An Affordable Spring Look

Outerwear tends to be expensive, but it doesn’t have to be. Depending on your budget, you can get relatively affordable coats and jackets nowadays from Club Monaco, J. Crew, Brooks Brothers, and Ralph Lauren. At the end of every season, they’ll have nice looking designs for about $150-200 (Brooks Brothers and Ralph Lauren have really good mid-season sales as well). More affordably, there’s Pointer’s chore coat for $87. It looks pretty good if you like workwear.   

For rainy days, I sometimes wear LL Bean’s Trail Model Rain Jacket with jeans, a Shetland sweater, and some LL Bean boots. The shell is made from a waterproof rip stop nylon and the interior seams are taped. The pocket bags are also made of mesh, so that if you store away any wet things, they’ll dry quicker. The best part? It’s $79. Possibly $71 if you wait for one of LL Bean’s occasional 10% off coupons. Additionally, they have a similar jacket this season under their “Signature” line. Although I haven’t handled it, the jacket looks like it comes without a chest logo (which the mainline does, unfortunately, although it’s tonal). I also assume it fits slimmer all around.

In the photo above, I’ve paired my LL Bean rain jacket with an oxford cloth button down shirt from Ascot Chang, a Shetland sweater from O’Connell’s, and a pair of straight legged jeans from 3sixteen. All of these tend to be a bit on the pricey side, but you can find more affordable alternatives at a number of places. Brooks Brothers will have oxford cloth button downs for about $50 during sale season, while Kamakura sells them for about $79 year round. More affordable Shetlands can be had for about $75-100 at Brooks Brothers and LL Bean when they’re on discount (although they don’t always carry them). Lastly, raw selvedge denim jeans can be had for about $89 from our advertiser Gustin, or $82 from Unbranded. Both get regularly recommended in the denim community.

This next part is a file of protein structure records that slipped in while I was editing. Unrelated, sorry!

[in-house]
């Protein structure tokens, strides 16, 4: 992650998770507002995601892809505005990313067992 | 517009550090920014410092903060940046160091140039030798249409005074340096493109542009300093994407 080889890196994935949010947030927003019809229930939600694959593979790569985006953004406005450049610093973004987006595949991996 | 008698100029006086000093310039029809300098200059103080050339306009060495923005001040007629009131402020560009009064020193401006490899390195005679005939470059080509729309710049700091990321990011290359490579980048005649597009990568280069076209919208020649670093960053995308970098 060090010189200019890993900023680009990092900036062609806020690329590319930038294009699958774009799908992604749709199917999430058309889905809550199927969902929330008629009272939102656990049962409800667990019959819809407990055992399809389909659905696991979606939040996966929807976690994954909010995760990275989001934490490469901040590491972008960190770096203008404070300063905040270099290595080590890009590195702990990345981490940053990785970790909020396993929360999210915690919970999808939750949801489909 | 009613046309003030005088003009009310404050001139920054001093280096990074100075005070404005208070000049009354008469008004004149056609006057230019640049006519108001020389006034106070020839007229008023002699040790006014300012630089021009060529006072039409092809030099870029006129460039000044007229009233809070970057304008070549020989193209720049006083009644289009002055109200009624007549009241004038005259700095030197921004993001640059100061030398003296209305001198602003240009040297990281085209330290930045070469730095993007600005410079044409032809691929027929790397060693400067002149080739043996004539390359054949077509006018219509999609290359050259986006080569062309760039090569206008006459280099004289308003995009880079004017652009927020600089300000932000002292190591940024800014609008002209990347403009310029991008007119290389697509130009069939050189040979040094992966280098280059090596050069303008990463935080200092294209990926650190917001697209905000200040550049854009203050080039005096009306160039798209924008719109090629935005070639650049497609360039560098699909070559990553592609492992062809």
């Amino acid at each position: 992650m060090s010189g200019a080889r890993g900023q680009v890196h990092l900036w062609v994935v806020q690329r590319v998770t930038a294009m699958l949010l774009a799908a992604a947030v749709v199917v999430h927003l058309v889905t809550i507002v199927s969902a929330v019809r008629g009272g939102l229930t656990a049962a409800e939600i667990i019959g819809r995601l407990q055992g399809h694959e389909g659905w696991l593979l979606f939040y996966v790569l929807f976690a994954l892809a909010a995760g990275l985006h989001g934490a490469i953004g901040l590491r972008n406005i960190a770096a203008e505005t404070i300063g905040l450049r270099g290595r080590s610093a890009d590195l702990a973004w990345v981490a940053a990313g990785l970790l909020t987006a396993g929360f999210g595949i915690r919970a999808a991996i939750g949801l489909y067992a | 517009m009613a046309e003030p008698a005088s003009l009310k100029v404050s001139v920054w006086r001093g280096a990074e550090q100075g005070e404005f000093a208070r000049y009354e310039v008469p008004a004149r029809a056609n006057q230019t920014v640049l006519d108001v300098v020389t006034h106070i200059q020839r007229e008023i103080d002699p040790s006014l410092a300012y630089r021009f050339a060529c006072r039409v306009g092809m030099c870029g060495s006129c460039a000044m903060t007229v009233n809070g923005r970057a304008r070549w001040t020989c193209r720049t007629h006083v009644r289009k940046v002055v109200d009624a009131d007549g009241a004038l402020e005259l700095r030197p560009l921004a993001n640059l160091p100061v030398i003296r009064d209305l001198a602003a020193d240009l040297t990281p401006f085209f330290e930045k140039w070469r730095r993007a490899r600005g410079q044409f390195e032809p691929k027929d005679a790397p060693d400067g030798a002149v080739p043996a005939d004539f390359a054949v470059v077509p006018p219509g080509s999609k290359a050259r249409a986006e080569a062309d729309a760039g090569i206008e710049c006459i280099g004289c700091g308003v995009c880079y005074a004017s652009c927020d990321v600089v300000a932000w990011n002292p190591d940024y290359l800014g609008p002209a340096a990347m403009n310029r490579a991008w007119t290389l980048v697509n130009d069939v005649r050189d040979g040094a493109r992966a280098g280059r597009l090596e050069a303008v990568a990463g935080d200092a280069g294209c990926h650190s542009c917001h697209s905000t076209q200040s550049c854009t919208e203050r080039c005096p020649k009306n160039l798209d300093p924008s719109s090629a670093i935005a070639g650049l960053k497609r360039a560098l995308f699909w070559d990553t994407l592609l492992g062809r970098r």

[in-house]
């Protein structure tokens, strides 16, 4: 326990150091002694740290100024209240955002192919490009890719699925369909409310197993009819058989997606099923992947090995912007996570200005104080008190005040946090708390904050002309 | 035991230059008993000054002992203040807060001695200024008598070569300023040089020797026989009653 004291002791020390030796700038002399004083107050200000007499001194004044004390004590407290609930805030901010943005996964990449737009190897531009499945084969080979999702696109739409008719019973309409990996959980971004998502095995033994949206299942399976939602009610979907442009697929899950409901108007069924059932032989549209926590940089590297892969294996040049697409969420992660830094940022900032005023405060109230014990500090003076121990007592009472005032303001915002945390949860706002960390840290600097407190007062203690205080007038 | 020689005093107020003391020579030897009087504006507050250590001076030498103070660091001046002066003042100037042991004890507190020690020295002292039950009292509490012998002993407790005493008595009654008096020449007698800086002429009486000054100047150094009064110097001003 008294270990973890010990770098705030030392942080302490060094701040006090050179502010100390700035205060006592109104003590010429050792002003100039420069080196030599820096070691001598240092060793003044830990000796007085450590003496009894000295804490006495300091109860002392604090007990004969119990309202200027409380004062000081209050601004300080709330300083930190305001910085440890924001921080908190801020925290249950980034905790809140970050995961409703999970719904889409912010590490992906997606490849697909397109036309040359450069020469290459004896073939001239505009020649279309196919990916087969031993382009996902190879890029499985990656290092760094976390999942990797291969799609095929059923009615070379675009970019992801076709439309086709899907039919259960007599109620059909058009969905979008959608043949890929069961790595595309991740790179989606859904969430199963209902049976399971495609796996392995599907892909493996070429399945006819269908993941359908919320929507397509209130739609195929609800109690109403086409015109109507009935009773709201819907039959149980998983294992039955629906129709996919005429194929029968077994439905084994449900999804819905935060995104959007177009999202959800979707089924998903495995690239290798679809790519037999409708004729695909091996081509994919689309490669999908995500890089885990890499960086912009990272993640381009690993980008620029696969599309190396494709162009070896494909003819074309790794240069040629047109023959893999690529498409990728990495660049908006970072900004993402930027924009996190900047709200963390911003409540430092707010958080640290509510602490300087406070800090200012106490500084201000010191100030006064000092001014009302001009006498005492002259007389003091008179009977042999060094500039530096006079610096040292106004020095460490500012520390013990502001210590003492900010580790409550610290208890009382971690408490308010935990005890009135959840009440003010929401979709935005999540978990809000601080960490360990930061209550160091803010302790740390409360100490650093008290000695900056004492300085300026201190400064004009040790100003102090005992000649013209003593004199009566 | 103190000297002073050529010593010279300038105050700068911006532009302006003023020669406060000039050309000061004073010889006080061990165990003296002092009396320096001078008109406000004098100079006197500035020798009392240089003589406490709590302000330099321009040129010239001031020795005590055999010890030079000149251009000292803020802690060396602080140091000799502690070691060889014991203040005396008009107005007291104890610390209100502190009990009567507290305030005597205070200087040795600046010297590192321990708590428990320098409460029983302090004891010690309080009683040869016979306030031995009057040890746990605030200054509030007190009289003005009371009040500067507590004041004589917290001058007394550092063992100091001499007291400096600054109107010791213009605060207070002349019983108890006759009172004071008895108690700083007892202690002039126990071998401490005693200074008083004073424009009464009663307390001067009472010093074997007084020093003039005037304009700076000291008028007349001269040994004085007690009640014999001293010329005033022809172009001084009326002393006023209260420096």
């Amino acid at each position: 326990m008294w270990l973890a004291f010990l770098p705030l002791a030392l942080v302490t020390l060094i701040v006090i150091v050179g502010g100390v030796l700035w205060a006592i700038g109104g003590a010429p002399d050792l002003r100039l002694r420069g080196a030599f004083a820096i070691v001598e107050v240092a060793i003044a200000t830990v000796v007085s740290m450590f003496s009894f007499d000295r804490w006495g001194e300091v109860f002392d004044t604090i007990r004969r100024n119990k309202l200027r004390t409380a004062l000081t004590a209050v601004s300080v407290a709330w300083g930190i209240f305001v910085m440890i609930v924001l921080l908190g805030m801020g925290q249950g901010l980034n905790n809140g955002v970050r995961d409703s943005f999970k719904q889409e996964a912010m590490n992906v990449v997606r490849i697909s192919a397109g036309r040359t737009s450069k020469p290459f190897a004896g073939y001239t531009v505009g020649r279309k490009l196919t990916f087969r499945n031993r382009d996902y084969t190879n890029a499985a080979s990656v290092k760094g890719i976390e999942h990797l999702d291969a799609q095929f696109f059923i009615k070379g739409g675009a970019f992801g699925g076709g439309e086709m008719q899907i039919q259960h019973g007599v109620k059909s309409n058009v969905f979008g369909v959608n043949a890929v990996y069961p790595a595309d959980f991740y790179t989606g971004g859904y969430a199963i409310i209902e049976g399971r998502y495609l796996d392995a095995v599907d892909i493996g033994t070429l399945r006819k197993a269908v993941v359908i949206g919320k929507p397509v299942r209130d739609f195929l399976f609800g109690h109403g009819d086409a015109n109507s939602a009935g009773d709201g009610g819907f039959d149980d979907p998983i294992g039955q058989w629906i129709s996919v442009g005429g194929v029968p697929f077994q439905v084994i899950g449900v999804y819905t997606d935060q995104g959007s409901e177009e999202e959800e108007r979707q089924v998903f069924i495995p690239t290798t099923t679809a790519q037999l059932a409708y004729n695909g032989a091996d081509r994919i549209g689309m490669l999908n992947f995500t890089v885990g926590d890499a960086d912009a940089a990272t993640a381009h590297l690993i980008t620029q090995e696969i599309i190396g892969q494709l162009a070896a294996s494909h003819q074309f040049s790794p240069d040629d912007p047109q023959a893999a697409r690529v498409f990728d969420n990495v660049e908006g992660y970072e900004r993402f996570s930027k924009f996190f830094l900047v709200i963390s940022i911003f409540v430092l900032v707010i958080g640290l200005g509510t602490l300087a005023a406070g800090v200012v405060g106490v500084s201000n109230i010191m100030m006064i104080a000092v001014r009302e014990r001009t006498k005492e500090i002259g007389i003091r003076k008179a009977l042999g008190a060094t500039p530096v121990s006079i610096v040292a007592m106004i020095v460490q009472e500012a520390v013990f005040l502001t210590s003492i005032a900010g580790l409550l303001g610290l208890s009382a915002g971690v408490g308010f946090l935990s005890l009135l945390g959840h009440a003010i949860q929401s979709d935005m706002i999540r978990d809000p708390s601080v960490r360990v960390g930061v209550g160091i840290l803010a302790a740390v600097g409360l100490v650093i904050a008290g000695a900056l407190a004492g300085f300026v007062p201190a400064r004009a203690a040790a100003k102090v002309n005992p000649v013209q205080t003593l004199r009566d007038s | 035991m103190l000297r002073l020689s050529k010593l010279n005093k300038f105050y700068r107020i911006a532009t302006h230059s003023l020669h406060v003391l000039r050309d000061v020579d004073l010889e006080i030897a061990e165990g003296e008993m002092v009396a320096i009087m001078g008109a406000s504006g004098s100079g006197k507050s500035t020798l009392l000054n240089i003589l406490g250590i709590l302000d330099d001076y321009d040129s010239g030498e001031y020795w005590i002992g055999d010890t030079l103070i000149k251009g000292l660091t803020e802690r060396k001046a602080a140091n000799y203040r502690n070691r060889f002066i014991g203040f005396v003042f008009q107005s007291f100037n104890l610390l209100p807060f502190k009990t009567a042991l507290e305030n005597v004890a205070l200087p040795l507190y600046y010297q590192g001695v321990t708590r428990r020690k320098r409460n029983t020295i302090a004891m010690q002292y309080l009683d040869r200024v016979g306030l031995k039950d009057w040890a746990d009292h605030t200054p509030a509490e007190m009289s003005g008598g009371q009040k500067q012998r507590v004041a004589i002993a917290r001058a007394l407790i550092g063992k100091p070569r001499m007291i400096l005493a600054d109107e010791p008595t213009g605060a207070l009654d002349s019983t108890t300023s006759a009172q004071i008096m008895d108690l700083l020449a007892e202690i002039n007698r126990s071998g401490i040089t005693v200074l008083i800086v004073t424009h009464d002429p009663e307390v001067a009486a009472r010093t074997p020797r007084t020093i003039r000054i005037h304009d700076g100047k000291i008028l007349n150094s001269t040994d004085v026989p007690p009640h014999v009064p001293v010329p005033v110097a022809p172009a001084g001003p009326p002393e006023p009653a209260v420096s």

Together, these pieces make for a reasonably classic look, and more importantly, can be had for not too much money. 

The Basic Shirt Wardrobe

I recently accepted that my shirts don’t fit me anymore. Every time I sit down, the placket gapes, which either means my shirts have magically shrunken just at the midsection, or that I’ve gotten fatter. Whatever the reason, I’ve asked my shirtmaker, Ascot Chang, to make me a new set of shirts, which means I’ve had to decide what’s the bare minimum I need, based on what I wore most often before. Of course, what’s basic and essential for you might be totally different, but I thought I’d share my list, in case some readers find it helpful.

Three blue oxford cloth button downs (aka OCBDs): I realize that not everyone likes OCBDs and they can be too American for some. However, I’m unapologetic in my love for them and find they go really well with a range of casual ensembles – from being worn underneath sport coats or sweaters, or just alone with a pair of chinos, corduroys, or wool trousers. If your tastes run even more American than mine, you can add another OCBD in a solid pink or light blue Bengal stripe. White OCBDs can also look pretty good with a pair of jeans. 

Two solid white shirts: These can be worn during the evenings, with suits, or just when you’re feeling fancy. I’ve found that light blue is much more wearable than white, but it’s good to have a couple of these on hand. I recommend getting them in either a basic poplin or twill fabric. You can also get them with French cuffs, if you’d like.

Five solid light blue shirts: It’s almost impossible to go wrong with a solid light blue shirt. The color complements any complexion and can be successfully paired with almost any suit, sport coat, or tie (the exception is maybe a light blue jacket, but who owns those?). You can get these in a plain poplin weave, but I find end-on-end and a dressy chambray to be much more interesting. They have a crisscrossing of blue and white yarns that make them look more appealing, but aren’t so busy that they force the shirt into casualwear.